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Supporters of AB 32 lowball true cost of global warming bill

By Roger Niello
Special to The Bee The Sacramento Bee
Published: Thursday, Apr. 1, 2010 - 12:00 am | Page 11A
Last Modified: Thursday, Apr. 1, 2010 - 9:15 am

On March 19, The Bee published an article ("CSUS dean, professor take heat for global warming study") that shed further doubt on research by two Sacramento State professors, Sanjay Varshney and Dennis Tootelian. The professors found that AB 32 (the Global Warming Solutions Act) would cost California more than a million jobs and billions of dollars over the course of its implementation.

In raising concerns about the costs of AB 32 on families and businesses, the professors joined a growing chorus of academics and experts who have said the California Air Resources Board's original economic analysis was faulty and should not have been accepted at face value.

The Legislative Analyst's Office was among these voices when it responded to my request for review of the AB 32 Scoping Plan back in 2008. The LAO criticized CARB's economic analysis for being inconsistent and incomplete. Some of CARB's own peer reviewers even noted that the agency's analysis seemed to be justifying a preconceived outcome rather than an unbiased evaluation of a piece of legislation. In 2008, the CARB economic analysis concluded – erroneously – that AB 32 will create more than 100,000 new jobs and increase revenues to the state.

And how have our state's regulators responded? Rather than acknowledging the significance of the Small Business Roundtable and the LAO report's findings, AB 32's promoters have trotted out a new strategy: Attack anyone who dares to question or challenge the proposed economic benefits of the program.

The problem with the attacks is that the facts keep validating the results of the Roundtable's study. For example, the Los Angeles Department of Water and Power recently proposed a rate increase of 28 percent to reduce its reliance on coal and fulfill the AB 32 goals. LADWP claims its electric rates could go up an additional 30 percent if CARB auctions 100 percent of pollution allowances as part of its cap and trade program. For many small companies and residents already teetering on the edge, such a rate increase would be disastrous.

Similar studies in Europe also validate the Roundtable study's results. Spain, one of the leading proponents of energy reduction and renewable energy programs, leads Europe with 17.5 percent unemployment. A 2009 study from King Juan Carlos University in Madrid shows that every "green job" created cost the Spanish economy 2.2 existing jobs.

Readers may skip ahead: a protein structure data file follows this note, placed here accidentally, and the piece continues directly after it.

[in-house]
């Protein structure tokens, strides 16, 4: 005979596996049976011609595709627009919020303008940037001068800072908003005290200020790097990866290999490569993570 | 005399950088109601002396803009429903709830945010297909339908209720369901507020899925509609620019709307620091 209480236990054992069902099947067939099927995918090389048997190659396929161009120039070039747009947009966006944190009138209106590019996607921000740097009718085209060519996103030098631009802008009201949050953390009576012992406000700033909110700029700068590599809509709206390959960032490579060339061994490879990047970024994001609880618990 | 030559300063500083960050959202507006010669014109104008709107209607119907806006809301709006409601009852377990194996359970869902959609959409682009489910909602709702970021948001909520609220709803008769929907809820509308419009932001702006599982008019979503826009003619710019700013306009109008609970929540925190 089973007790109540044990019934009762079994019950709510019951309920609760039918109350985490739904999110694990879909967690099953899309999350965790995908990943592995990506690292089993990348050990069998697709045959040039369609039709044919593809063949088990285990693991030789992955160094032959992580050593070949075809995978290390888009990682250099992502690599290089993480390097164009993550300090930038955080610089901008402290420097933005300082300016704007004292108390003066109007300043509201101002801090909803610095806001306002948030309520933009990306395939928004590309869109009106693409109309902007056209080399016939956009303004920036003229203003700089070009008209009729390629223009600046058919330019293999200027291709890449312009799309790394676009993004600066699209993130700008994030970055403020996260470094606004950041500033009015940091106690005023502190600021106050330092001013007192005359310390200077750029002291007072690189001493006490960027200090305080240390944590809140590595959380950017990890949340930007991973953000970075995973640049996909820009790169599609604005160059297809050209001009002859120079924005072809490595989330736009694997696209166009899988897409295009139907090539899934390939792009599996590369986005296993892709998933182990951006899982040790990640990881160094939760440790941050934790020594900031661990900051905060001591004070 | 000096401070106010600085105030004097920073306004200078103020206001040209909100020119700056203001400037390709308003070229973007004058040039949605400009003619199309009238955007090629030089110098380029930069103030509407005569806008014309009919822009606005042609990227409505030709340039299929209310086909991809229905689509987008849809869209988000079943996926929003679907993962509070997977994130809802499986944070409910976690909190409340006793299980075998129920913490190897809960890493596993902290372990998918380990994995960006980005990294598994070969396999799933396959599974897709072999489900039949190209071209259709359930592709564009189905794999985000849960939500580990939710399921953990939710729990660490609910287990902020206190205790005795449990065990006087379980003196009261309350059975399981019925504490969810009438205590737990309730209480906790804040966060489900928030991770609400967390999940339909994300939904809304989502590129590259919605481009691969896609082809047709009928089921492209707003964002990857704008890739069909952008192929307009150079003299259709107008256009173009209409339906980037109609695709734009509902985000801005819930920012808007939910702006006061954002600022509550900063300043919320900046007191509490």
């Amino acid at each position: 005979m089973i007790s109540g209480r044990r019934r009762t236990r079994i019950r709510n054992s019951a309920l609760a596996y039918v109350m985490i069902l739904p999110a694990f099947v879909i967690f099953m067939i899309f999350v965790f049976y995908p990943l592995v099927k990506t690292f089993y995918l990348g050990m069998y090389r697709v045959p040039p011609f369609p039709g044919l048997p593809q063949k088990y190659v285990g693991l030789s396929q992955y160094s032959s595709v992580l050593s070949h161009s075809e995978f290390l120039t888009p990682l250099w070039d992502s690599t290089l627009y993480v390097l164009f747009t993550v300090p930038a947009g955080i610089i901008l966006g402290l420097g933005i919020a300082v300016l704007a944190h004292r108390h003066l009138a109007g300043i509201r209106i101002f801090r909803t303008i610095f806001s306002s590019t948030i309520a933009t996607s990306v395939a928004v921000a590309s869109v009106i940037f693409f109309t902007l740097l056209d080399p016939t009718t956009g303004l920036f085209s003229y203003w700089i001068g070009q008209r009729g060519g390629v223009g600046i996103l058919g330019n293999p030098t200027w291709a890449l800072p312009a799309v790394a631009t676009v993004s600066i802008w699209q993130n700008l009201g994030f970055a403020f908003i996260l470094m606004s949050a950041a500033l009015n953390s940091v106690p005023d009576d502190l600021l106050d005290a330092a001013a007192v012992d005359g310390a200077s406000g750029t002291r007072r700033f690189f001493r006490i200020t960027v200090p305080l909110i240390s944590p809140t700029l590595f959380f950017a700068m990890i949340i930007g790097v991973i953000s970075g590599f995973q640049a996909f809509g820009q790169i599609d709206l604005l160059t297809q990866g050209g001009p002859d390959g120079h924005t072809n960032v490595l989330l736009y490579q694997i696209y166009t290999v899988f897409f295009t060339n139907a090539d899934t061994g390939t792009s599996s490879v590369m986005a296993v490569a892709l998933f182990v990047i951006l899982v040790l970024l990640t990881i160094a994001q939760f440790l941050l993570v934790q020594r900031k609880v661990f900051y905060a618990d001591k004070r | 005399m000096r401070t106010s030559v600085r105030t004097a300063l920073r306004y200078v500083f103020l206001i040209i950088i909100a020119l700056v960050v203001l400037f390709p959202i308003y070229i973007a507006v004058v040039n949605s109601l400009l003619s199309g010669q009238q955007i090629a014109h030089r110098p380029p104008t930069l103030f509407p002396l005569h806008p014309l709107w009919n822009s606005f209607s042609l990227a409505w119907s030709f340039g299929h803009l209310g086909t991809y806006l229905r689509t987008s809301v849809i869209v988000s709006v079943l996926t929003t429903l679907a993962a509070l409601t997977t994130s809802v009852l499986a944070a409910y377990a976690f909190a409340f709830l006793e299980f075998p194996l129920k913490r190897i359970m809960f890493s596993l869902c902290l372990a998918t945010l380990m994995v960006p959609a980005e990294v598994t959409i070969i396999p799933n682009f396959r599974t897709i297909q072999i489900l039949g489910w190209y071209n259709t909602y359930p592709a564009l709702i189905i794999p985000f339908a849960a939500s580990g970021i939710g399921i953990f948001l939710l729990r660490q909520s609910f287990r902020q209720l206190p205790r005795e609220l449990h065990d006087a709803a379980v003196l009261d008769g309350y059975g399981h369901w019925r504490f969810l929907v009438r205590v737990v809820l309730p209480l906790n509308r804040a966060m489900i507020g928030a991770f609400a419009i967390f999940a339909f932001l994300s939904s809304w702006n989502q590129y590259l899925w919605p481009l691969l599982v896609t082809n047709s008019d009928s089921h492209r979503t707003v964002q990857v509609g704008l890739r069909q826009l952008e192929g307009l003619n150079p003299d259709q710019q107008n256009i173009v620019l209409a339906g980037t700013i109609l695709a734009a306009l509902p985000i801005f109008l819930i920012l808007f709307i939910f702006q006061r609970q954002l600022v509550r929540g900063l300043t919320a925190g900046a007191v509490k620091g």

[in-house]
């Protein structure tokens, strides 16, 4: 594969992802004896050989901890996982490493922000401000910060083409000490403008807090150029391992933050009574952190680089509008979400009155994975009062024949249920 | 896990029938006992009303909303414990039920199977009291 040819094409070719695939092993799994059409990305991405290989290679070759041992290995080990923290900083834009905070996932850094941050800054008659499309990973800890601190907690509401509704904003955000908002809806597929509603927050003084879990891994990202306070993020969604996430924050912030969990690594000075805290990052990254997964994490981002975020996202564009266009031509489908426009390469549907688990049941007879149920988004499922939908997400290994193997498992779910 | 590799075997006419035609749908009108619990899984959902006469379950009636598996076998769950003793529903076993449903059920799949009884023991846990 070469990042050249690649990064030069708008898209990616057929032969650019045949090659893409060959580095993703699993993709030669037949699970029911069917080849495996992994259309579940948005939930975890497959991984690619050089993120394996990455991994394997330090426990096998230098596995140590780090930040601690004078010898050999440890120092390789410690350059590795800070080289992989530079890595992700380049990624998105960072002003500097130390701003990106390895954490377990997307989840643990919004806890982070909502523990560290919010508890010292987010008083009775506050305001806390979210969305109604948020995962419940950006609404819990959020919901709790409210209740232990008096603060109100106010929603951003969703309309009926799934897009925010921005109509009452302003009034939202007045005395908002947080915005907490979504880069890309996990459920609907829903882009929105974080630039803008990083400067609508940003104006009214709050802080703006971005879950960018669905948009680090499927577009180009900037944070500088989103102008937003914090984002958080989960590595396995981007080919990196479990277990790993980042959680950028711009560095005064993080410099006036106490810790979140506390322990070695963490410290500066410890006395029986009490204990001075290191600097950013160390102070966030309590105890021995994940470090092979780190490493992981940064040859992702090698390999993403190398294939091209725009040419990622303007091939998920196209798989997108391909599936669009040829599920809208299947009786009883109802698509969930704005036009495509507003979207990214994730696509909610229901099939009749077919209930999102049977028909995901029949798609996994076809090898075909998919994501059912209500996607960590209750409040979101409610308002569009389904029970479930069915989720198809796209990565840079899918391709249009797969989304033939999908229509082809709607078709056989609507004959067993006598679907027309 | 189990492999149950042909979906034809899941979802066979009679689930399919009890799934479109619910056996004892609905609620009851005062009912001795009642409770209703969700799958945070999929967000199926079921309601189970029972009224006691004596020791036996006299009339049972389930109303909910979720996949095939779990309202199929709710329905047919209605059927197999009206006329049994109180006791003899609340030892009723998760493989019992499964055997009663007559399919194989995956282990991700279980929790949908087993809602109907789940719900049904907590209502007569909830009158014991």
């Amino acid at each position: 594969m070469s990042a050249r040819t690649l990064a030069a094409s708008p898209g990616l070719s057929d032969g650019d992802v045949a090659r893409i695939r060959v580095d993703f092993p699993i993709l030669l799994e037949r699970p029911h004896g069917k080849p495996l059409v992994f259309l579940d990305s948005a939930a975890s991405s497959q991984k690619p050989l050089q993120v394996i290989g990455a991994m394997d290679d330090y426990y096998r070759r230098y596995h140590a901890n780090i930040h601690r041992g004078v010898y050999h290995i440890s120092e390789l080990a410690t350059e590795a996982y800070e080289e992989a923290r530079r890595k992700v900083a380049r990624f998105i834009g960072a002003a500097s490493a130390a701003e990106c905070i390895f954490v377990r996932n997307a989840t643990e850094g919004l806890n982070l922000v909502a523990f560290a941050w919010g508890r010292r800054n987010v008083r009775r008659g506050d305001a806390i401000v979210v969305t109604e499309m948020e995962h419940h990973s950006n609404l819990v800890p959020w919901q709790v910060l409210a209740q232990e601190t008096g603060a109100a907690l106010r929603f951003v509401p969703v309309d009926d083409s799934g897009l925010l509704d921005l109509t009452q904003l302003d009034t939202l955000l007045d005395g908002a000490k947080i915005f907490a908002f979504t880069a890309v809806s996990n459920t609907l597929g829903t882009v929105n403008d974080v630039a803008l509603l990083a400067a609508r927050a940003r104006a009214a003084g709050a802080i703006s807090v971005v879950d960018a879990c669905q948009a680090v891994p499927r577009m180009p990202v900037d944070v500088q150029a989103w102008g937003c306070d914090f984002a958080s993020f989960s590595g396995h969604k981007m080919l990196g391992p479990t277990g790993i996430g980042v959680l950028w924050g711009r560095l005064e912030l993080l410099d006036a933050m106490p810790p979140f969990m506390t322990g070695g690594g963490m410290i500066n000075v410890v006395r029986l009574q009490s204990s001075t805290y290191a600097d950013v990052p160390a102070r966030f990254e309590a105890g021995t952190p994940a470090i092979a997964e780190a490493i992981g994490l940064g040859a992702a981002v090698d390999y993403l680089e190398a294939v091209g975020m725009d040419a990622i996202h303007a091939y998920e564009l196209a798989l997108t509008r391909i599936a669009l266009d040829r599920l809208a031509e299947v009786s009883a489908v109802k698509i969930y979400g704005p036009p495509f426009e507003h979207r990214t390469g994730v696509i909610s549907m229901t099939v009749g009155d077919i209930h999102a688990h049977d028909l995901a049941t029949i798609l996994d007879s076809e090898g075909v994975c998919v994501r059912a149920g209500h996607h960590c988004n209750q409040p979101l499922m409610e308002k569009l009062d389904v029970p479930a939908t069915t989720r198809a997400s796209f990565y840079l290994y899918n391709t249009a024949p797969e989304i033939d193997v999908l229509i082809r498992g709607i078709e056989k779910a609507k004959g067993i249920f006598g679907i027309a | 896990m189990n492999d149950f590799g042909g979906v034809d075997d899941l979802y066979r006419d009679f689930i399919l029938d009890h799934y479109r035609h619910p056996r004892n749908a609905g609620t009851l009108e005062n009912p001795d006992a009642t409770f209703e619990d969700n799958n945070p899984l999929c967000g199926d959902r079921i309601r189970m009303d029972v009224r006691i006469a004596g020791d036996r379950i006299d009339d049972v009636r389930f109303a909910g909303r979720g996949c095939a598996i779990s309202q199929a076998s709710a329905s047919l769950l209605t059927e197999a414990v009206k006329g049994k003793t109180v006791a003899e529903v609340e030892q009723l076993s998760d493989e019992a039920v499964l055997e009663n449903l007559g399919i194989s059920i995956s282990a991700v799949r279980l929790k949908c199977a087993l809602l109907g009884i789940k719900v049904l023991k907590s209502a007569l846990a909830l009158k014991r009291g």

German researchers echo the same concerns, essentially saying that studies that conclude that the number of green jobs created will fill the gap typically obscure or underestimate the offsetting impacts.

But as seen in The Bee's article, many have uniformly closed ranks against and attacked the Small Business Roundtable's study, perhaps because the results do not match their high hopes for AB 32. I predict that after reading this, AB 32 defenders will also attack the Spanish and German studies.

As we've recently seen with the national health care debate, great weight was placed on the Congressional Budget Office analysis of government policies. Unlike the numbers that AB 32 apologists promote, CBO found that the national plan to reduce greenhouse gas emissions (Lieberman-Warner) would cost American taxpayers $1.21 trillion ($156 billion for California) between 2009 and 2018 and would impose mandates on the private sector that would exceed $90 billion per year during the 2012-2016 period.

Even the U.S. Environmental Protection Agency concluded that this bill would result in annual reductions of U.S. gross domestic product from roughly $1 trillion to more than $2.8 trillion ($130 billion to $364 billion in California) in 2050.

The findings of Varshney and Tootelian are not out of line with what other studies have concluded about capping greenhouse emissions.

Unfortunately, CARB will not accept that one can question the effectiveness and costliness of AB 32 without questioning the occurrence of climate change, a scientific phenomenon. Anyone who questions the costs of AB 32 is considered a sellout, a crony, or just plain foolish.

Perhaps the most noteworthy result of the Small Business Roundtable's study is that even AB 32 apologists now concede that it will result in lost jobs and higher energy costs. What we're really arguing about at this point is how bad the pain will be.